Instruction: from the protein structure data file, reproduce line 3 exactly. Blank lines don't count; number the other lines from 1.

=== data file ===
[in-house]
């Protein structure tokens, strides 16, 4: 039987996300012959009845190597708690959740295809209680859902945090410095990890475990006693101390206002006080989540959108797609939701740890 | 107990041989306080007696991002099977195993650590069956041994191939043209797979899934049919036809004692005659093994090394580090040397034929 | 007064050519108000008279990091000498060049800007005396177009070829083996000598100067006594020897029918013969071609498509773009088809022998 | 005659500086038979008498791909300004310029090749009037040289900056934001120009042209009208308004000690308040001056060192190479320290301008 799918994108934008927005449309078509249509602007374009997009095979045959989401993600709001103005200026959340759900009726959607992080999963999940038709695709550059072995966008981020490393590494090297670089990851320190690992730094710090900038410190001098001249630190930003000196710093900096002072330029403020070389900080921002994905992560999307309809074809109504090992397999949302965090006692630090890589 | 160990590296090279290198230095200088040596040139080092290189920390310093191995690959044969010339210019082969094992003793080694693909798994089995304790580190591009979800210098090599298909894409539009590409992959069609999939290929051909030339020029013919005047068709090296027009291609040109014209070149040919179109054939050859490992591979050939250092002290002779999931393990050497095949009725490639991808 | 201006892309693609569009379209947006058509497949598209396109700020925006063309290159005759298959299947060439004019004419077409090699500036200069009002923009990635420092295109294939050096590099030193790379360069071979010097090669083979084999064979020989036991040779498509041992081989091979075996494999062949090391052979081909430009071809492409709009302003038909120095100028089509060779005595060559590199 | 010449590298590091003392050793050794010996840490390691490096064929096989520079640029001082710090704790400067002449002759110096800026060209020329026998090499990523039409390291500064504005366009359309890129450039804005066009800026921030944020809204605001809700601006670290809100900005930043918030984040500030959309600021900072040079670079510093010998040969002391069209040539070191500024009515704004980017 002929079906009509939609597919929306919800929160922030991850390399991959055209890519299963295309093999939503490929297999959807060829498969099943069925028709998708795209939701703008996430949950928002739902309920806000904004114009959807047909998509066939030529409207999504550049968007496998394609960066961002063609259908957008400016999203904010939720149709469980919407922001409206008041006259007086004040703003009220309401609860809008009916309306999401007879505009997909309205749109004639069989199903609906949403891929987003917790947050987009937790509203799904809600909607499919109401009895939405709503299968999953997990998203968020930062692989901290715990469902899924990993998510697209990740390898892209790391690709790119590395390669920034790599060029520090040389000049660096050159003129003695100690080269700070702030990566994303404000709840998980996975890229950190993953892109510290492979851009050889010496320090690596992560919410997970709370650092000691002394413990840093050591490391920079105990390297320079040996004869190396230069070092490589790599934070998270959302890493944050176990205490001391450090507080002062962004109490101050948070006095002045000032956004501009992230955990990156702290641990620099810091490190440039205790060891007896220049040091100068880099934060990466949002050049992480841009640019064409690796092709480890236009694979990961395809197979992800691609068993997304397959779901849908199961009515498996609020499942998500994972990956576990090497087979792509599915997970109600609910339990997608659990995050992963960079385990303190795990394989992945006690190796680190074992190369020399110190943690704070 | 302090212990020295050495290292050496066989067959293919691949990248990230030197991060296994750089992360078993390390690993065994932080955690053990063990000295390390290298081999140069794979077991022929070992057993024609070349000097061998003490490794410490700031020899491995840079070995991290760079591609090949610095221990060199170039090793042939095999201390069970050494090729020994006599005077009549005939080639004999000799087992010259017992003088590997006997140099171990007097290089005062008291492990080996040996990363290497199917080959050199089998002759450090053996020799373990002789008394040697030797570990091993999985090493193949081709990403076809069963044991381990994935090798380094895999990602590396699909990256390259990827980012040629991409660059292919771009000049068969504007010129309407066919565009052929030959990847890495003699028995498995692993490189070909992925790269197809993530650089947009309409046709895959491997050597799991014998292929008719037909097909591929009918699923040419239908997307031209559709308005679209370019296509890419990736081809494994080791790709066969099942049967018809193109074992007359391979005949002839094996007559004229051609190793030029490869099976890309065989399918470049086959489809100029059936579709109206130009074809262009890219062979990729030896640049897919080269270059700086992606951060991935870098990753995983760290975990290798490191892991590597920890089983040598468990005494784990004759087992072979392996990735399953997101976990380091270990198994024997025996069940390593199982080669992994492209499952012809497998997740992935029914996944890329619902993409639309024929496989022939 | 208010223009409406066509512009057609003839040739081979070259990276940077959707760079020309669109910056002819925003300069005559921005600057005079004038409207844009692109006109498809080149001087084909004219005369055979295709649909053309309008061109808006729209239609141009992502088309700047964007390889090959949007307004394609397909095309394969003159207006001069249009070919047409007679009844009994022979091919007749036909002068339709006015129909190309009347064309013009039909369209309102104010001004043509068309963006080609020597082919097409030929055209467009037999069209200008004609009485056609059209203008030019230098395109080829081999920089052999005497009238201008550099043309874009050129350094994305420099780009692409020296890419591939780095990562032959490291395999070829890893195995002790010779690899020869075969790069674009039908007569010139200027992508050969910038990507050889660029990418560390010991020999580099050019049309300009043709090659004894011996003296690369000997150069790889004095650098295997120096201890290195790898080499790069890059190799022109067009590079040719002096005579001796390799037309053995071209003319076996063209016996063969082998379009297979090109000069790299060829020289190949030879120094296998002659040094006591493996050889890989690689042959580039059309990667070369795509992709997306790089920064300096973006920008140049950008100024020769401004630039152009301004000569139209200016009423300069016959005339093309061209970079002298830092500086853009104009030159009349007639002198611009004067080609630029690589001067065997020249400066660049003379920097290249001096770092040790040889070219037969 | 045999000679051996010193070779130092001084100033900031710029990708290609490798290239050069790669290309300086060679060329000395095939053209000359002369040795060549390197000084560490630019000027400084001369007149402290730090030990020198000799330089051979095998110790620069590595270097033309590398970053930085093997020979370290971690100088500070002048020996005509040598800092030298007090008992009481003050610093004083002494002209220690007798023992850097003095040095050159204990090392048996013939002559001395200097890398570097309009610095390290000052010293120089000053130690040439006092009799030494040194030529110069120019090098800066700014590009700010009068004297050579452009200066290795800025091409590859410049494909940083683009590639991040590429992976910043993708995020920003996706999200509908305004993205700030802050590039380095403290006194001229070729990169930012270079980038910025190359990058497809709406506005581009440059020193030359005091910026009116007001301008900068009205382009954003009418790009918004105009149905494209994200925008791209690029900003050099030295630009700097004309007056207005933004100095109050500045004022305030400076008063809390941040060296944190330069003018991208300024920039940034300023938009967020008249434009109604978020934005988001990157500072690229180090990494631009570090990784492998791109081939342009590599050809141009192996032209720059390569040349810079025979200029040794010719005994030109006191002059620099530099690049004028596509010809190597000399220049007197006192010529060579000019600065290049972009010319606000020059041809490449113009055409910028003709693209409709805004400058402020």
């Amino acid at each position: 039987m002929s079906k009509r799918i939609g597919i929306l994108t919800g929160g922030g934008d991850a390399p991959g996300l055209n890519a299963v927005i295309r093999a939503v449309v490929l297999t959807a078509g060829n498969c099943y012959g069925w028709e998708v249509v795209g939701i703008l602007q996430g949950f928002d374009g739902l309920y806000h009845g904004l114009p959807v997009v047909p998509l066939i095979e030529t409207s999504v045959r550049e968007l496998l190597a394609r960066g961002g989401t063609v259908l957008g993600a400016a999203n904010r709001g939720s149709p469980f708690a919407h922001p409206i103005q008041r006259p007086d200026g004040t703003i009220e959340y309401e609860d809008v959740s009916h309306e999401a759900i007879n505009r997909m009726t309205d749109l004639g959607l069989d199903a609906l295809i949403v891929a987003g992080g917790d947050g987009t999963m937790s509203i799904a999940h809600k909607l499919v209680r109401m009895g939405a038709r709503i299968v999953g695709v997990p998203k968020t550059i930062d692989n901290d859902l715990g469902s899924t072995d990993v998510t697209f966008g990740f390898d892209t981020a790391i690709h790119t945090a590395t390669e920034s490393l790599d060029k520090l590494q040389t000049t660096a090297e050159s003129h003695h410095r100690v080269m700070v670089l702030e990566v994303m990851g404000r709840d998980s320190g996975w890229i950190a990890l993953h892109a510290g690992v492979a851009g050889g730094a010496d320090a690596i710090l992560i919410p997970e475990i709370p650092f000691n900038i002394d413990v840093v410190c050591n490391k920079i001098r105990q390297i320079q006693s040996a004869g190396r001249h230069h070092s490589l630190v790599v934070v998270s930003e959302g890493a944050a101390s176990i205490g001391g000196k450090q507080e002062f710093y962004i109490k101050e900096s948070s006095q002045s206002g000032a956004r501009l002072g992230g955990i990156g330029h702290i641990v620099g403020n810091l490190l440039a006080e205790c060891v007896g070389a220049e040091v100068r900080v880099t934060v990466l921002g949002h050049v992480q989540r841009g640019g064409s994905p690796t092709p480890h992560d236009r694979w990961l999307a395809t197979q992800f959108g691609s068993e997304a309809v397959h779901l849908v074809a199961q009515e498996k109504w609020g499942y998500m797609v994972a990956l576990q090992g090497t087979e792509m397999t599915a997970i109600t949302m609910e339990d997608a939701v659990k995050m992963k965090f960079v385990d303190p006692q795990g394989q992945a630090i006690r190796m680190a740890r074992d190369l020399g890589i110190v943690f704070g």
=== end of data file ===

């Amino acid at each position: 039987m002929s079906k009509r799918i939609g597919i929306l994108t919800g929160g922030g934008d991850a390399p991959g996300l055209n890519a299963v927005i295309r093999a939503v449309v490929l297999t959807a078509g060829n498969c099943y012959g069925w028709e998708v249509v795209g939701i703008l602007q996430g949950f928002d374009g739902l309920y806000h009845g904004l114009p959807v997009v047909p998509l066939i095979e030529t409207s999504v045959r550049e968007l496998l190597a394609r960066g961002g989401t063609v259908l957008g993600a400016a999203n904010r709001g939720s149709p469980f708690a919407h922001p409206i103005q008041r006259p007086d200026g004040t703003i009220e959340y309401e609860d809008v959740s009916h309306e999401a759900i007879n505009r997909m009726t309205d749109l004639g959607l069989d199903a609906l295809i949403v891929a987003g992080g917790d947050g987009t999963m937790s509203i799904a999940h809600k909607l499919v209680r109401m009895g939405a038709r709503i299968v999953g695709v997990p998203k968020t550059i930062d692989n901290d859902l715990g469902s899924t072995d990993v998510t697209f966008g990740f390898d892209t981020a790391i690709h790119t945090a590395t390669e920034s490393l790599d060029k520090l590494q040389t000049t660096a090297e050159s003129h003695h410095r100690v080269m700070v670089l702030e990566v994303m990851g404000r709840d998980s320190g996975w890229i950190a990890l993953h892109a510290g690992v492979a851009g050889g730094a010496d320090a690596i710090l992560i919410p997970e475990i709370p650092f000691n900038i002394d413990v840093v410190c050591n490391k920079i001098r105990q390297i320079q006693s040996a004869g190396r001249h230069h070092s490589l630190v790599v934070v998270s930003e959302g890493a944050a101390s176990i205490g001391g000196k450090q507080e002062f710093y962004i109490k101050e900096s948070s006095q002045s206002g000032a956004r501009l002072g992230g955990i990156g330029h702290i641990v620099g403020n810091l490190l440039a006080e205790c060891v007896g070389a220049e040091v100068r900080v880099t934060v990466l921002g949002h050049v992480q989540r841009g640019g064409s994905p690796t092709p480890h992560d236009r694979w990961l999307a395809t197979q992800f959108g691609s068993e997304a309809v397959h779901l849908v074809a199961q009515e498996k109504w609020g499942y998500m797609v994972a990956l576990q090992g090497t087979e792509m397999t599915a997970i109600t949302m609910e339990d997608a939701v659990k995050m992963k965090f960079v385990d303190p006692q795990g394989q992945a630090i006690r190796m680190a740890r074992d190369l020399g890589i110190v943690f704070g």